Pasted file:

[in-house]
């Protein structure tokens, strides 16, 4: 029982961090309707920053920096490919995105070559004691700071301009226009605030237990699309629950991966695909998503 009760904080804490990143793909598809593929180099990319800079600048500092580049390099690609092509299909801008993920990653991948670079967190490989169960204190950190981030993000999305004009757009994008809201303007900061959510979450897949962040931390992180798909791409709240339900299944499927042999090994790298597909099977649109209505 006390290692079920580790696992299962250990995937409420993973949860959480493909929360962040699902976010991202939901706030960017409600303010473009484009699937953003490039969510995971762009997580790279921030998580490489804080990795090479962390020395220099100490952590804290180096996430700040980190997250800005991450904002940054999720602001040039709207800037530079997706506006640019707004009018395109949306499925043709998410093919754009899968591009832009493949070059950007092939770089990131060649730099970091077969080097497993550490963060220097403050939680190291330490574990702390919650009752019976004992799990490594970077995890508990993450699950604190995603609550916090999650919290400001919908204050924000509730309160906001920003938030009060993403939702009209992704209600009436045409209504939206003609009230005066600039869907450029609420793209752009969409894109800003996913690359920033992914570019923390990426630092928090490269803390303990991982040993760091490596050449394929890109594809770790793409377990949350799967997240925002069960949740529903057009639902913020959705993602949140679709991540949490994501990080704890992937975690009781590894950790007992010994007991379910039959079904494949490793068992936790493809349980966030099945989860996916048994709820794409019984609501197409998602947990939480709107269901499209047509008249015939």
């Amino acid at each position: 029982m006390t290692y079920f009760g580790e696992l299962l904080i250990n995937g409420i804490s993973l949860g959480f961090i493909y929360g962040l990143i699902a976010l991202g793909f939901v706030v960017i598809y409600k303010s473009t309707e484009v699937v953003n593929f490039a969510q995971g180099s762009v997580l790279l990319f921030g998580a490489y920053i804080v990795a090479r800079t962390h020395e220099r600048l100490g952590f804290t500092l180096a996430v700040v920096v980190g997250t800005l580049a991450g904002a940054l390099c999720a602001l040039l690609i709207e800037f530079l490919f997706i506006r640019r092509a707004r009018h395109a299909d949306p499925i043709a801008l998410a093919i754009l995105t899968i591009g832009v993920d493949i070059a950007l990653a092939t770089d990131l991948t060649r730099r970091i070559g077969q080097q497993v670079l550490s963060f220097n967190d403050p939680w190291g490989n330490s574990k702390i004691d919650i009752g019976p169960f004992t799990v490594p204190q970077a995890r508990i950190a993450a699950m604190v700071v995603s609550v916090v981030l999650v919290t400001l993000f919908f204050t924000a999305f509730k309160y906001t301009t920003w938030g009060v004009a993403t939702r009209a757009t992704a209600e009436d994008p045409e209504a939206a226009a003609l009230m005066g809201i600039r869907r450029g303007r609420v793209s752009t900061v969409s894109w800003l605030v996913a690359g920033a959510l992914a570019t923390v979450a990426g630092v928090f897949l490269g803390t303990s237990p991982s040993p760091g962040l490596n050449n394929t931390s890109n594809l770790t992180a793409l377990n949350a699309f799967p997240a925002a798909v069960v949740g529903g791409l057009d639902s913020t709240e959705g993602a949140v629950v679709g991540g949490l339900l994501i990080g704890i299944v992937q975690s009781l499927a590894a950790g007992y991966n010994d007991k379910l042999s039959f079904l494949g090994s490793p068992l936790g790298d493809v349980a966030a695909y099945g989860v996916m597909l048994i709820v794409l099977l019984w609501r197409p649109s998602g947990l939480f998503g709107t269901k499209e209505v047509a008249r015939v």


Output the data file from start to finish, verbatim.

[in-house]
């Protein structure tokens, strides 16, 4: 029982961090309707920053920096490919995105070559004691700071301009226009605030237990699309629950991966695909998503 009760904080804490990143793909598809593929180099990319800079600048500092580049390099690609092509299909801008993920990653991948670079967190490989169960204190950190981030993000999305004009757009994008809201303007900061959510979450897949962040931390992180798909791409709240339900299944499927042999090994790298597909099977649109209505 006390290692079920580790696992299962250990995937409420993973949860959480493909929360962040699902976010991202939901706030960017409600303010473009484009699937953003490039969510995971762009997580790279921030998580490489804080990795090479962390020395220099100490952590804290180096996430700040980190997250800005991450904002940054999720602001040039709207800037530079997706506006640019707004009018395109949306499925043709998410093919754009899968591009832009493949070059950007092939770089990131060649730099970091077969080097497993550490963060220097403050939680190291330490574990702390919650009752019976004992799990490594970077995890508990993450699950604190995603609550916090999650919290400001919908204050924000509730309160906001920003938030009060993403939702009209992704209600009436045409209504939206003609009230005066600039869907450029609420793209752009969409894109800003996913690359920033992914570019923390990426630092928090490269803390303990991982040993760091490596050449394929890109594809770790793409377990949350799967997240925002069960949740529903057009639902913020959705993602949140679709991540949490994501990080704890992937975690009781590894950790007992010994007991379910039959079904494949490793068992936790493809349980966030099945989860996916048994709820794409019984609501197409998602947990939480709107269901499209047509008249015939």
């Amino acid at each position: 029982m006390t290692y079920f009760g580790e696992l299962l904080i250990n995937g409420i804490s993973l949860g959480f961090i493909y929360g962040l990143i699902a976010l991202g793909f939901v706030v960017i598809y409600k303010s473009t309707e484009v699937v953003n593929f490039a969510q995971g180099s762009v997580l790279l990319f921030g998580a490489y920053i804080v990795a090479r800079t962390h020395e220099r600048l100490g952590f804290t500092l180096a996430v700040v920096v980190g997250t800005l580049a991450g904002a940054l390099c999720a602001l040039l690609i709207e800037f530079l490919f997706i506006r640019r092509a707004r009018h395109a299909d949306p499925i043709a801008l998410a093919i754009l995105t899968i591009g832009v993920d493949i070059a950007l990653a092939t770089d990131l991948t060649r730099r970091i070559g077969q080097q497993v670079l550490s963060f220097n967190d403050p939680w190291g490989n330490s574990k702390i004691d919650i009752g019976p169960f004992t799990v490594p204190q970077a995890r508990i950190a993450a699950m604190v700071v995603s609550v916090v981030l999650v919290t400001l993000f919908f204050t924000a999305f509730k309160y906001t301009t920003w938030g009060v004009a993403t939702r009209a757009t992704a209600e009436d994008p045409e209504a939206a226009a003609l009230m005066g809201i600039r869907r450029g303007r609420v793209s752009t900061v969409s894109w800003l605030v996913a690359g920033a959510l992914a570019t923390v979450a990426g630092v928090f897949l490269g803390t303990s237990p991982s040993p760091g962040l490596n050449n394929t931390s890109n594809l770790t992180a793409l377990n949350a699309f799967p997240a925002a798909v069960v949740g529903g791409l057009d639902s913020t709240e959705g993602a949140v629950v679709g991540g949490l339900l994501i990080g704890i299944v992937q975690s009781l499927a590894a950790g007992y991966n010994d007991k379910l042999s039959f079904l494949g090994s490793p068992l936790g790298d493809v349980a966030a695909y099945g989860v996916m597909l048994i709820v794409l099977l019984w609501r197409p649109s998602g947990l939480f998503g709107t269901k499209e209505v047509a008249r015939v």